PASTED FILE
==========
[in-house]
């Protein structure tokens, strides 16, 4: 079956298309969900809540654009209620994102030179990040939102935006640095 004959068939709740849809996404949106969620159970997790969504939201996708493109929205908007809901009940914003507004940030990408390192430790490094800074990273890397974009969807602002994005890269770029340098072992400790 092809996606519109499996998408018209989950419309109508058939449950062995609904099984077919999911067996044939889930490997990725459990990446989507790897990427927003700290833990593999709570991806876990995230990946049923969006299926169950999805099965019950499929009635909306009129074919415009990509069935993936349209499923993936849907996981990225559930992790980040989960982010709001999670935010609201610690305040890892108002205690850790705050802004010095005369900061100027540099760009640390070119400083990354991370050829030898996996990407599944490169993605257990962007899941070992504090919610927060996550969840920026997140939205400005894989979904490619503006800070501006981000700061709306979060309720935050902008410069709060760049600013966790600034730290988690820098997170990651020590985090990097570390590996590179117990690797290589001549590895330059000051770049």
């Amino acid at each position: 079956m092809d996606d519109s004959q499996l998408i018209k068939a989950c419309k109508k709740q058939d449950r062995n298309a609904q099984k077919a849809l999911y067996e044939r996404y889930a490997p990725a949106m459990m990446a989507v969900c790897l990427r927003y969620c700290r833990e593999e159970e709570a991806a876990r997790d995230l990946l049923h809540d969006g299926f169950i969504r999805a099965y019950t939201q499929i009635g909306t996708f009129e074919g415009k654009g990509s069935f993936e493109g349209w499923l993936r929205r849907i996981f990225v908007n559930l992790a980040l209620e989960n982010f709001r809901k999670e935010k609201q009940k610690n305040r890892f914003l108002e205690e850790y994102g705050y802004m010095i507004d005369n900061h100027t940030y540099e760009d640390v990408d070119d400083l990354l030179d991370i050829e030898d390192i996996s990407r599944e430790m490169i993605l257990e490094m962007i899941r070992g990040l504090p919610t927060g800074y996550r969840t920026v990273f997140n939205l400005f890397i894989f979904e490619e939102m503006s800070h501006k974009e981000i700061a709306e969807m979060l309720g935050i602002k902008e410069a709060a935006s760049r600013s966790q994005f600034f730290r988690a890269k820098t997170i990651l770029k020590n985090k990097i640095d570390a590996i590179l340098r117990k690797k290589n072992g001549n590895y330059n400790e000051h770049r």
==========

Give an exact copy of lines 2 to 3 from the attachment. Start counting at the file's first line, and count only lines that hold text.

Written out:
């Protein structure tokens, strides 16, 4: 079956298309969900809540654009209620994102030179990040939102935006640095 004959068939709740849809996404949106969620159970997790969504939201996708493109929205908007809901009940914003507004940030990408390192430790490094800074990273890397974009969807602002994005890269770029340098072992400790 092809996606519109499996998408018209989950419309109508058939449950062995609904099984077919999911067996044939889930490997990725459990990446989507790897990427927003700290833990593999709570991806876990995230990946049923969006299926169950999805099965019950499929009635909306009129074919415009990509069935993936349209499923993936849907996981990225559930992790980040989960982010709001999670935010609201610690305040890892108002205690850790705050802004010095005369900061100027540099760009640390070119400083990354991370050829030898996996990407599944490169993605257990962007899941070992504090919610927060996550969840920026997140939205400005894989979904490619503006800070501006981000700061709306979060309720935050902008410069709060760049600013966790600034730290988690820098997170990651020590985090990097570390590996590179117990690797290589001549590895330059000051770049």
């Amino acid at each position: 079956m092809d996606d519109s004959q499996l998408i018209k068939a989950c419309k109508k709740q058939d449950r062995n298309a609904q099984k077919a849809l999911y067996e044939r996404y889930a490997p990725a949106m459990m990446a989507v969900c790897l990427r927003y969620c700290r833990e593999e159970e709570a991806a876990r997790d995230l990946l049923h809540d969006g299926f169950i969504r999805a099965y019950t939201q499929i009635g909306t996708f009129e074919g415009k654009g990509s069935f993936e493109g349209w499923l993936r929205r849907i996981f990225v908007n559930l992790a980040l209620e989960n982010f709001r809901k999670e935010k609201q009940k610690n305040r890892f914003l108002e205690e850790y994102g705050y802004m010095i507004d005369n900061h100027t940030y540099e760009d640390v990408d070119d400083l990354l030179d991370i050829e030898d390192i996996s990407r599944e430790m490169i993605l257990e490094m962007i899941r070992g990040l504090p919610t927060g800074y996550r969840t920026v990273f997140n939205l400005f890397i894989f979904e490619e939102m503006s800070h501006k974009e981000i700061a709306e969807m979060l309720g935050i602002k902008e410069a709060a935006s760049r600013s966790q994005f600034f730290r988690a890269k820098t997170i990651l770029k020590n985090k990097i640095d570390a590996i590179l340098r117990k690797k290589n072992g001549n590895y330059n400790e000051h770049r």